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  5. "Εγώ θέλω αυτό το μήλο."

"Εγώ θέλω αυτό το μήλο."

Translation:I want this apple.

August 31, 2016



If the indicatives pronouns αυτός/ή/ό and εκείνος/η/ο are followed by a noun, the article is used before the noun. See: http://www.ilsp.gr/files/Basic_Greek_Grammar.pdf page 98


This phrase has the following significance: Suppose there is a basket full of apples; I do not want just any other apple but I want THIS particular apple. So when I am indicating (as if I am pointing my finger at the object) using "αυτό" I must always follow it by the article.


That's the way I quickly understood, but then I was going to ask about «αυτό το». Thanks for the clarification. Now I'm absoulutely sure.


Yes, this is the case. But the above rule is valid anyway.


Είπε ο Αδάμ στην Εύα.


Και το φίδι, τι είπε αυτό;


Does 'αυτό' means both 'this' & 'that' in Greek? Are there no different words for this/that, these/those?


Just as in English Greek has "αυτός" for 'this' for something nearby and "εκείνος" for 'that' for distant things. There are times, however, where "αυτός" can be used for both e.g. "Who's the man in this photo?" while it's clear that the photo is near the speakers a normal reply could be "That's my father." "Ποιος είναι ο άνθρωπος στη φωτογραφία;" "Αυτός είναι ο πατέρας μου."


I don't know Greek at all, but doesn't this translate to "I want this the apple"?


"I want this the apple" doesn't make sense in English, unless there was a comma, like "I want this, the apple". "Εγώ θέλω αυτό το μήλο" translates to "I want this apple."

Don't be tricked by the article. It's a Greek rule. The pronoun αυτός/αυτή/αυτό (when used as this, and not he/she/it), is always followed by the article ο/η/το.

Αυτό το μήλο είναι κόκκινο - This apple is red.

Αυτή είναι ψηλή - She is tall.

I hope it's a bit more clear now. ^.^


Wow! Thank you! This clarified alot for me! Ihad doubts about this myself.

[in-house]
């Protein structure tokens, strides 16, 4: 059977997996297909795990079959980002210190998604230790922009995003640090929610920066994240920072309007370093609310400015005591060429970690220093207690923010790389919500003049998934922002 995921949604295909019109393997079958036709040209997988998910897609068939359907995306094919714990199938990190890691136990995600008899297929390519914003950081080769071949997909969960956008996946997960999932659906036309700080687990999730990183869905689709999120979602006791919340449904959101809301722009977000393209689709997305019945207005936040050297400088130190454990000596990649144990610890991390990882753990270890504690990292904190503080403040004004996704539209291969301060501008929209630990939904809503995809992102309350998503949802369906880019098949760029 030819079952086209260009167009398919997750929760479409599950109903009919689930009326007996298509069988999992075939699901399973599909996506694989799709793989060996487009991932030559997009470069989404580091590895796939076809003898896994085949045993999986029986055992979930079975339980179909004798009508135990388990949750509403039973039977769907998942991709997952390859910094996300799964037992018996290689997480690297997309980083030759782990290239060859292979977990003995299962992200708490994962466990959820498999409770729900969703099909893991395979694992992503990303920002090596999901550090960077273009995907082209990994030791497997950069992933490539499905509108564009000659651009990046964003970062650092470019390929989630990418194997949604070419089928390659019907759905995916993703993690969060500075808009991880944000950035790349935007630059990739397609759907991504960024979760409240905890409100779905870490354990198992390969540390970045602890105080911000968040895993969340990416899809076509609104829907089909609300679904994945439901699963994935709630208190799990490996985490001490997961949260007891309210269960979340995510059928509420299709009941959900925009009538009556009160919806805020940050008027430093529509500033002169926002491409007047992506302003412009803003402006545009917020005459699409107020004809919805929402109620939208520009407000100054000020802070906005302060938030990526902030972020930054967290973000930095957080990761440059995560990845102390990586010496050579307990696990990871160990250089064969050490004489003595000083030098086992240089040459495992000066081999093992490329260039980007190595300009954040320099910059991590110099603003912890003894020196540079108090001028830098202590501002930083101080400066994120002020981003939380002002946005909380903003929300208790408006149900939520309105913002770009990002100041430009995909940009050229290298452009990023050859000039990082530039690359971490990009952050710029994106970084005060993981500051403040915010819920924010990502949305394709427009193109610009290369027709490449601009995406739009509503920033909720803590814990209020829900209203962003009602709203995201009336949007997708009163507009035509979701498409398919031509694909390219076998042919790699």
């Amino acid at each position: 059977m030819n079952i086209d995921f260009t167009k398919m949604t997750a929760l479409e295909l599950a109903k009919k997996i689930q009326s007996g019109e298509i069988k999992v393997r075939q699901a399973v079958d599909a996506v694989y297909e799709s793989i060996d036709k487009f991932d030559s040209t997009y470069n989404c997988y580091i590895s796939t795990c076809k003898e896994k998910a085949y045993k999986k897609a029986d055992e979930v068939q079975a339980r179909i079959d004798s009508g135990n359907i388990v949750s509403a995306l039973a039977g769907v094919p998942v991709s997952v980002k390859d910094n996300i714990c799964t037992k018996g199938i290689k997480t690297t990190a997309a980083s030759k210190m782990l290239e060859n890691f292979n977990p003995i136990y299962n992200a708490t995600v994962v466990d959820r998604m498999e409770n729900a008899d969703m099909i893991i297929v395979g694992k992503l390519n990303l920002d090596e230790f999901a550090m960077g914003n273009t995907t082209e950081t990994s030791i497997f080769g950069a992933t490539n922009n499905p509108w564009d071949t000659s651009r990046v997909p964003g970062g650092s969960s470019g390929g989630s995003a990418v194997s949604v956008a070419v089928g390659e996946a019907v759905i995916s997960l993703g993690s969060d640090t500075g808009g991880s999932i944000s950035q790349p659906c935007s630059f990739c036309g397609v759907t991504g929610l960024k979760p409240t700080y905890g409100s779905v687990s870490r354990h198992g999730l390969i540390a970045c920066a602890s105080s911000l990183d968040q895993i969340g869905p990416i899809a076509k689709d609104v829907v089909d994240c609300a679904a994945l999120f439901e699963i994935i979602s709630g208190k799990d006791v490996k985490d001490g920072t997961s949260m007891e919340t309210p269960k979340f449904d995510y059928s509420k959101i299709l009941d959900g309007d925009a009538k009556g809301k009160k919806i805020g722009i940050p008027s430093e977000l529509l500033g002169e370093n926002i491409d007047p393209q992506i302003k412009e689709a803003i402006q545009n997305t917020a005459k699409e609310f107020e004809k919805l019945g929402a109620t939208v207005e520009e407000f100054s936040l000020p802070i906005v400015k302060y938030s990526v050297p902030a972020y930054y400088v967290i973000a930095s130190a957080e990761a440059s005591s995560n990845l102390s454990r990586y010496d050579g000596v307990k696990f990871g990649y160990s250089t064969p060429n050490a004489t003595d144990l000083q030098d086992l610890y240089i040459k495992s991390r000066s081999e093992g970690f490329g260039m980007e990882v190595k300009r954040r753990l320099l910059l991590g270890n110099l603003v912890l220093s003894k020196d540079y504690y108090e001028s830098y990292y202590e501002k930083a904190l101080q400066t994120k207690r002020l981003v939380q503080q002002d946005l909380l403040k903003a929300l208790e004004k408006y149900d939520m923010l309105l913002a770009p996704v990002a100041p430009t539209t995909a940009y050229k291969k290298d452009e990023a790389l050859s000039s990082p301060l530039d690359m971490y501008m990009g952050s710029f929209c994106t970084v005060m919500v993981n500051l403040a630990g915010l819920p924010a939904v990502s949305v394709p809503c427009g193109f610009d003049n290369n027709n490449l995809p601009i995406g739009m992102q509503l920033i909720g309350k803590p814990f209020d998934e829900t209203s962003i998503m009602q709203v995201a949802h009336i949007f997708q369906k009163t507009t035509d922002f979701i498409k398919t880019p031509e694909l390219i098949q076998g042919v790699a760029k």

Υou're welcome. I'm glad it was useful ^.^


little by little I am learning your alphabet


Glad to hear that. Maybe you'd like to have a look at these links although I'm not suggesting you "study" the alphabet because in time it will come naturally. These can be used as references.


FAQ - General Questions, Bugs & Reports


Happy learning.


One of the reasons i started studying greek is to better understand its correlations to Latin, this one mìlo, being particularly similar to the latin malum (apple). One of the first ones to truly interest me was latin Mus, related to the greek Myo, both meaning muscle and mouse as the Greeks and the Romans though the muscles of the bicep looked like a little mouse was located underneath the skin.


This sentence was the cause of the Trojan War!


sounds like a picky child


Would it be correct to think of 'αυτό το' as a set construction to mean 'this' before a noun? (I feel this is a simplified way of thinking about it)


Is it needed to add "αυτό" even if we have "το" already?


Yes, "αυτό" is the translation for "this" which the original sentence contains so you need to include it. The "το" is just the article and you'll see over time that Greek uses the article much more than English.


So... If I understood well, the tranliteration of this would be: "I want this the apple", and this makes sense in Greek, right?


Yup, you got that right and it makes sense in Greek. The nearly constant presence of the article seems a bit odd to speakers of some languages...English in particular. But you'll get used to it. Let us know if we can help with anything else. You may also like to have a look at the Greek Forum https://forum.duolingo.com/topic/936.


He says while holding it. (I know he might be pointing at it so give me a break.)


Sorry, I don't understand what you are referring to.

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